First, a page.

We’ve had several reports this week of Plectosporium blight appearing in pumpkins in Ohio. Sometimes also called white speck, this is a disease of pumpkins and squash caused by the fungus Plectosporium tabacinum. The symptoms on vines, leaf petioles and veins on the back of the leaves are small, white and diamond-shaped lesions; on fruits the lesions are also small and white, generally
round. Under favorable environmental conditions (rainy, moderate temperatures) the lesions can coalesce, and the affected tissues appear white and become brittle. Plectosporium produces spores in the lesions that are dispersed long distances by the wind. The fungus survives in soil associated with plant debris for several years.
Plectosporium blight management requires an integrated approach that includes crop rotation, cultural practices and fungicide applications. Although pumpkin and squash varieties vary somewhat in susceptibility to this disease, none are resistant. In a study we conducted in 2018 at the OSU South Centers in Piketon, OH, the varieties ‘Hulk’, ‘Cronus’, ‘Warty Gnome’ and ‘Bayhorse Gold’ had less Plectosporium blight than other varieties in the trial.
Plectosporium blight management:
- Rotate out of cucurbits for 2-3 years.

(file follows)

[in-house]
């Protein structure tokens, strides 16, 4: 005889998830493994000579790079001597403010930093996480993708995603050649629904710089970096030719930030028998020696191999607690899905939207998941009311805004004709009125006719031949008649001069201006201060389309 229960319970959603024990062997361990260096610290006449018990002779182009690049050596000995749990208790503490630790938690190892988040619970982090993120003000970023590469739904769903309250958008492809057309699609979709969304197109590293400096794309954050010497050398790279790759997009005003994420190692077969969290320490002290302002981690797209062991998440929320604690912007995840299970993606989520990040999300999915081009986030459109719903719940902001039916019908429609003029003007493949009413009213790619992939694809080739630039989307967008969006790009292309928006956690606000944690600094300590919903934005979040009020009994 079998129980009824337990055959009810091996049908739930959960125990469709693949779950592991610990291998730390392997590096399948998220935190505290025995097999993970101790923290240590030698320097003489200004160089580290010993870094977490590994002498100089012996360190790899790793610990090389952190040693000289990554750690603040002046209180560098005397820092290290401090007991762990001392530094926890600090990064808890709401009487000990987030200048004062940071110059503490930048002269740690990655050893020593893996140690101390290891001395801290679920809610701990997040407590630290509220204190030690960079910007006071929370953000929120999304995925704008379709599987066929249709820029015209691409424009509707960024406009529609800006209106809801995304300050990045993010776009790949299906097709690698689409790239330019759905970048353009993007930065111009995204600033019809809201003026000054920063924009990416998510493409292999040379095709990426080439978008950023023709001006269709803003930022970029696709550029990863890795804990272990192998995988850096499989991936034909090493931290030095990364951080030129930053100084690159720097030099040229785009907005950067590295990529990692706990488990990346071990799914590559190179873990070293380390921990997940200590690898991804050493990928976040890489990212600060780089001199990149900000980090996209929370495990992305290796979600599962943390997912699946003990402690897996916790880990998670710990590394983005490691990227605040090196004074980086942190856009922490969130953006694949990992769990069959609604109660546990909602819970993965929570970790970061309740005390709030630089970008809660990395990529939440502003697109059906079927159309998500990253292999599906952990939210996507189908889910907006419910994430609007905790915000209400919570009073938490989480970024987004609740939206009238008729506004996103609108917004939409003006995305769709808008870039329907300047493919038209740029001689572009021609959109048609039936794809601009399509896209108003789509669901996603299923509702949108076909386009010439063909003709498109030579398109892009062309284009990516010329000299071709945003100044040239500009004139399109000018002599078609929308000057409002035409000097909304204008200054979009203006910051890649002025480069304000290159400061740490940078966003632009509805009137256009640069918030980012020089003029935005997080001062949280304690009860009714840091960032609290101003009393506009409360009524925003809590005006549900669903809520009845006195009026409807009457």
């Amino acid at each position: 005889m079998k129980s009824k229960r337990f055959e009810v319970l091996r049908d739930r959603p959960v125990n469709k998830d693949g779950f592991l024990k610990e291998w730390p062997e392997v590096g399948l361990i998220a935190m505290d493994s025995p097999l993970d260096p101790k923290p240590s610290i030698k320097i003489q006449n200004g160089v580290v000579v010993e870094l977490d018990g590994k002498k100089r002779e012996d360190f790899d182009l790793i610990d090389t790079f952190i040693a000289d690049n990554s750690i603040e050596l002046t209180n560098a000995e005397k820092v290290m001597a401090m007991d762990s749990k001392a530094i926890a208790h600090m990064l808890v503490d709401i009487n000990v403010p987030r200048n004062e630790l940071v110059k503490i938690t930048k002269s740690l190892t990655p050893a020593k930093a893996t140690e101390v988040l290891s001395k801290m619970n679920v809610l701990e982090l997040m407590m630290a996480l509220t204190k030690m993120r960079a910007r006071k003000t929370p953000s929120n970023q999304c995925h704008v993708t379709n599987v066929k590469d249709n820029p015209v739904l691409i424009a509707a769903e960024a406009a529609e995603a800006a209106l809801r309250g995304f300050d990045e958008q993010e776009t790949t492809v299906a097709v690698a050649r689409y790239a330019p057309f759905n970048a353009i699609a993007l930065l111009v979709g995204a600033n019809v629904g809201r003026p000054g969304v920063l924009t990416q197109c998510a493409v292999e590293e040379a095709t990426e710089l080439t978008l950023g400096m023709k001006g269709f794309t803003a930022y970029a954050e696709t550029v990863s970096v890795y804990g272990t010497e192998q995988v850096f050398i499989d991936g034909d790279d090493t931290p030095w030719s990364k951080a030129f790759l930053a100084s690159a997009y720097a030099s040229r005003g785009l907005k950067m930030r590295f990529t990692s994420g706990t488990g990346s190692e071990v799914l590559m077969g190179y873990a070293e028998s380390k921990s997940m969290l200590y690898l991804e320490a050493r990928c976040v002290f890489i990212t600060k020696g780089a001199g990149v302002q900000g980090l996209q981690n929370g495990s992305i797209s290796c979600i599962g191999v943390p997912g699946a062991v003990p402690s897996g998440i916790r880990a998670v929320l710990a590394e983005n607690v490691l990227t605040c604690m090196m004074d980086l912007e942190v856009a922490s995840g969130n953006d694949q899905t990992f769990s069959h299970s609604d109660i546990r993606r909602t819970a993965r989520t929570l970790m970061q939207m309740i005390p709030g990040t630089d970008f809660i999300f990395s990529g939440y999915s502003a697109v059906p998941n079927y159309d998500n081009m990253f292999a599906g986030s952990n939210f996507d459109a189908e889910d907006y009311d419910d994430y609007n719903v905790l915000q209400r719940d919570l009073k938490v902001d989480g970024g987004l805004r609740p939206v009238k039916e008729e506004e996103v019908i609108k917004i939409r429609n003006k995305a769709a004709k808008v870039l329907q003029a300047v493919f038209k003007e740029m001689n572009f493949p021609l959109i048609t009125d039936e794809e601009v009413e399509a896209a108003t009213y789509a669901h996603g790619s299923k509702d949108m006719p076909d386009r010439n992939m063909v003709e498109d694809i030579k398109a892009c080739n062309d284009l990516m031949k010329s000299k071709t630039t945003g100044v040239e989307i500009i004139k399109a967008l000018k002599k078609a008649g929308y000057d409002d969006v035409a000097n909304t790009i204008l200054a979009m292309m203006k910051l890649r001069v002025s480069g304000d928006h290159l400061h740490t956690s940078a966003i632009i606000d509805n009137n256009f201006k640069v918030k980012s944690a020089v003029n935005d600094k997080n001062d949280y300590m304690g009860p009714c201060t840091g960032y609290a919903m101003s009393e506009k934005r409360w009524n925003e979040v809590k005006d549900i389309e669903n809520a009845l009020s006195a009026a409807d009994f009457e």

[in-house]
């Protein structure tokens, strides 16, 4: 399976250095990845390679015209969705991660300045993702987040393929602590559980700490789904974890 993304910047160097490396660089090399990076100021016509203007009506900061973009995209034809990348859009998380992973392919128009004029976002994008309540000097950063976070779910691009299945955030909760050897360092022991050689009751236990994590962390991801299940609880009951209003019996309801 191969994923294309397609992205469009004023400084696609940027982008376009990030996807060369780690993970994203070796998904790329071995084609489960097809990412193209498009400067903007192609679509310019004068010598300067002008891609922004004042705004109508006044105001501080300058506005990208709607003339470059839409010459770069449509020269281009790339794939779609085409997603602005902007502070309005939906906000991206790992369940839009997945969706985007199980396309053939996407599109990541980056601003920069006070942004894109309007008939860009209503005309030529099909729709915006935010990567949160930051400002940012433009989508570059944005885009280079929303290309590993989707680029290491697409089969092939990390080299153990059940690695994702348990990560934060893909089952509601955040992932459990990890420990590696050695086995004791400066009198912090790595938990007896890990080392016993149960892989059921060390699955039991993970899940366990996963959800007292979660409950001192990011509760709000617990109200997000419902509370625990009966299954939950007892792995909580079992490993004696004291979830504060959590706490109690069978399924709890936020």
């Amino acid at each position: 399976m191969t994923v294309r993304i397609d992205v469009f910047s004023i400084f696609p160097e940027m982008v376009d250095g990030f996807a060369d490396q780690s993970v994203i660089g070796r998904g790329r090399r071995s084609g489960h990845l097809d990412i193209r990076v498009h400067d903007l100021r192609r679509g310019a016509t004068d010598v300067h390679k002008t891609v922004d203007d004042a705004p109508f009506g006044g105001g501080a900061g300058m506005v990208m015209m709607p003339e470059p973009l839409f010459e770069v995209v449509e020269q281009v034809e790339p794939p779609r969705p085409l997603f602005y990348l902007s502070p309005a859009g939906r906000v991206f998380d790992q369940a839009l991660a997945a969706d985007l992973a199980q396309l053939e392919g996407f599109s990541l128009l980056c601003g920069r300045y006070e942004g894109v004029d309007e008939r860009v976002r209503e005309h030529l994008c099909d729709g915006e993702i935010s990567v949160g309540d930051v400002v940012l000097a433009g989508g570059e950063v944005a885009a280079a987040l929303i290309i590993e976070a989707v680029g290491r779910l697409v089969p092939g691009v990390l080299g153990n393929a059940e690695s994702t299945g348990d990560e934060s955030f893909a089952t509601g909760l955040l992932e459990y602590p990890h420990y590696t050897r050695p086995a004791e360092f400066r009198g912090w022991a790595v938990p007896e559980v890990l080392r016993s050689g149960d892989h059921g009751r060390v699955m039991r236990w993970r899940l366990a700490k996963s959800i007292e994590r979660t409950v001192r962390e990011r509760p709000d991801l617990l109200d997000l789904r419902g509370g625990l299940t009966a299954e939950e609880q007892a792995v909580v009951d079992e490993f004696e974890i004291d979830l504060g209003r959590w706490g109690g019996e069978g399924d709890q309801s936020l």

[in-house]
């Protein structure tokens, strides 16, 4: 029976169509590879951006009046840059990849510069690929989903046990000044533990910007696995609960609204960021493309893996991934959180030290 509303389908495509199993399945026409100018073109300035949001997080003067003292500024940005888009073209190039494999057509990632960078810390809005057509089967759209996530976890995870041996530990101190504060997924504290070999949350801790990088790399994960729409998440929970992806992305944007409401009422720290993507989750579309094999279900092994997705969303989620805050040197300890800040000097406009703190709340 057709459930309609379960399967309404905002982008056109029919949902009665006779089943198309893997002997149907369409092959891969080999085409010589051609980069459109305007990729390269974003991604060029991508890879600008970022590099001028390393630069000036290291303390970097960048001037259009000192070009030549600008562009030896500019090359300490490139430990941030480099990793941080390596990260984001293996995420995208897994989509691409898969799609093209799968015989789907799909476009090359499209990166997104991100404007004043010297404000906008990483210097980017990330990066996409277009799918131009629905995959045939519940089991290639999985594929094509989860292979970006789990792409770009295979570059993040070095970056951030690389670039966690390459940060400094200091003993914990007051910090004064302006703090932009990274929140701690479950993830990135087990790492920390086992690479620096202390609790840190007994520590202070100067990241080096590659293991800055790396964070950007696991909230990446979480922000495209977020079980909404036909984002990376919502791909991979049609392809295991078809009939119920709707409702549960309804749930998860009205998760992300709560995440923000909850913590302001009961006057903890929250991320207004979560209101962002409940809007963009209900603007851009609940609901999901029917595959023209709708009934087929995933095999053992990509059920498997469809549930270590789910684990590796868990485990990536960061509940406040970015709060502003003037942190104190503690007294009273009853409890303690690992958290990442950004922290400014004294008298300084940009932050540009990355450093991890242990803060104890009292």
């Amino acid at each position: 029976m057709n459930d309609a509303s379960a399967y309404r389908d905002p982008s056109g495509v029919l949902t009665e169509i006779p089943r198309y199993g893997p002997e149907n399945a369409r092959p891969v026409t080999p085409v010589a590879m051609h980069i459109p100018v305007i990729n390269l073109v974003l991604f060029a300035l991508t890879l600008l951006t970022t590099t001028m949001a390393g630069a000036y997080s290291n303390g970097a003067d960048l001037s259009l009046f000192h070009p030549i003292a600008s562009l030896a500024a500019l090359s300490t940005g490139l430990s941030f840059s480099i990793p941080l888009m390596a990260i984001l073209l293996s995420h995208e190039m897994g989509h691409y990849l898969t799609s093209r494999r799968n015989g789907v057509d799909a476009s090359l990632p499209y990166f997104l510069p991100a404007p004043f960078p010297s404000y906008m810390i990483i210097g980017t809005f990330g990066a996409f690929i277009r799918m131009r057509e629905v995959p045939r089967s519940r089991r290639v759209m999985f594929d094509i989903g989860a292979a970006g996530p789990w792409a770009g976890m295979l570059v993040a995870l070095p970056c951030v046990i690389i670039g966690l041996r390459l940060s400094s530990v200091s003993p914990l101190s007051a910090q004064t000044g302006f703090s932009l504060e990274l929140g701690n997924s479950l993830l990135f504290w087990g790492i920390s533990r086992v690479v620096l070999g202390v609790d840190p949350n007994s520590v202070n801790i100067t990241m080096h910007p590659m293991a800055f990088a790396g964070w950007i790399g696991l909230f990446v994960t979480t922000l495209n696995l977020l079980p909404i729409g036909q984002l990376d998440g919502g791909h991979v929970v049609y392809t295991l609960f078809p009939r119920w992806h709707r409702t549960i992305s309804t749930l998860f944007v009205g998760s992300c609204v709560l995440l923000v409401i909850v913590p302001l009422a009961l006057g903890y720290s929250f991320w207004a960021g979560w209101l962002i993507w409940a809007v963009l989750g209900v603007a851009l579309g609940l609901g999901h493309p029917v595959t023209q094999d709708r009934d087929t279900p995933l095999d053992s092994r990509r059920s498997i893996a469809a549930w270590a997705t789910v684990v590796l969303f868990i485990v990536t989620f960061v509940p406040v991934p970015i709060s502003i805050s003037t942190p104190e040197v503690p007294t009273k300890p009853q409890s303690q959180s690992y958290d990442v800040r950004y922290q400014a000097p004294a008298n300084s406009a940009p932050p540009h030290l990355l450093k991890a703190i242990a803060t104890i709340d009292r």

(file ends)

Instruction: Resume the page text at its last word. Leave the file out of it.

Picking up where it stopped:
- Choose a site with good air circulation to allow plants to dry quickly.
- Use drip irrigation instead of overhead irrigation.
- Scout fields, looking for diamond-shaped lesions on leaf veins, vines and petioles within the canopy; if present, apply fungicides on a 7-day schedule.
- Chlorothalanil (e.g. Bravo), the strobilurin fungicides such as Quadris, Quadris Top and Pristine, and Topsin M are the most effective fungicides against Plectosporium blight, but do not fully control the disease. It is important to get good coverage of the fungicides well into the canopy. Use high water volumes – at least 40 gal/acre. Strobilurin fungicides have translaminar activity and move through the leaves, improving coverage.
- After harvest plow down the crop residue to encourage rapid decomposition.